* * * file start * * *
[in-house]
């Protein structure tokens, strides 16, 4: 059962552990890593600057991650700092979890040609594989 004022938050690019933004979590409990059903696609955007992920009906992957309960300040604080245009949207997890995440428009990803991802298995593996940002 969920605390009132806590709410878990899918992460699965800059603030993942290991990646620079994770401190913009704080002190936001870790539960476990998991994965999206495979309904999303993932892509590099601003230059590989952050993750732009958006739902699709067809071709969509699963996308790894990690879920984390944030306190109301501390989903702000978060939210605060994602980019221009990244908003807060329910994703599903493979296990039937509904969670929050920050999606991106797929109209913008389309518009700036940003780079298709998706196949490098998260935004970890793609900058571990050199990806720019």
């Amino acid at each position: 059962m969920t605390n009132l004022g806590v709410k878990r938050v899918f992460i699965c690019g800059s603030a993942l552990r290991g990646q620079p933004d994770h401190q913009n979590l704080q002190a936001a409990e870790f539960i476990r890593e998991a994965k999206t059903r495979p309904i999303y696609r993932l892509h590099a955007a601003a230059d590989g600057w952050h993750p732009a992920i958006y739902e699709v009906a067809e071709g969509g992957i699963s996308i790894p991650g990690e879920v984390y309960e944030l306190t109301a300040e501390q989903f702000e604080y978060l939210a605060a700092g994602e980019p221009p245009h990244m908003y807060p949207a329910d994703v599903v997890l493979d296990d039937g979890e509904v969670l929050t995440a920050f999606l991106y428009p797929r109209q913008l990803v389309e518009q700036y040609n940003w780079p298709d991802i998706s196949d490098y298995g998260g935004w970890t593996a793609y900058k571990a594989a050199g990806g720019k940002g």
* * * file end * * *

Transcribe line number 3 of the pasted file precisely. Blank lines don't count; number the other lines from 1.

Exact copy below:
């Amino acid at each position: 059962m969920t605390n009132l004022g806590v709410k878990r938050v899918f992460i699965c690019g800059s603030a993942l552990r290991g990646q620079p933004d994770h401190q913009n979590l704080q002190a936001a409990e870790f539960i476990r890593e998991a994965k999206t059903r495979p309904i999303y696609r993932l892509h590099a955007a601003a230059d590989g600057w952050h993750p732009a992920i958006y739902e699709v009906a067809e071709g969509g992957i699963s996308i790894p991650g990690e879920v984390y309960e944030l306190t109301a300040e501390q989903f702000e604080y978060l939210a605060a700092g994602e980019p221009p245009h990244m908003y807060p949207a329910d994703v599903v997890l493979d296990d039937g979890e509904v969670l929050t995440a920050f999606l991106y428009p797929r109209q913008l990803v389309e518009q700036y040609n940003w780079p298709d991802i998706s196949d490098y298995g998260g935004w970890t593996a793609y900058k571990a594989a050199g990806g720019k940002g």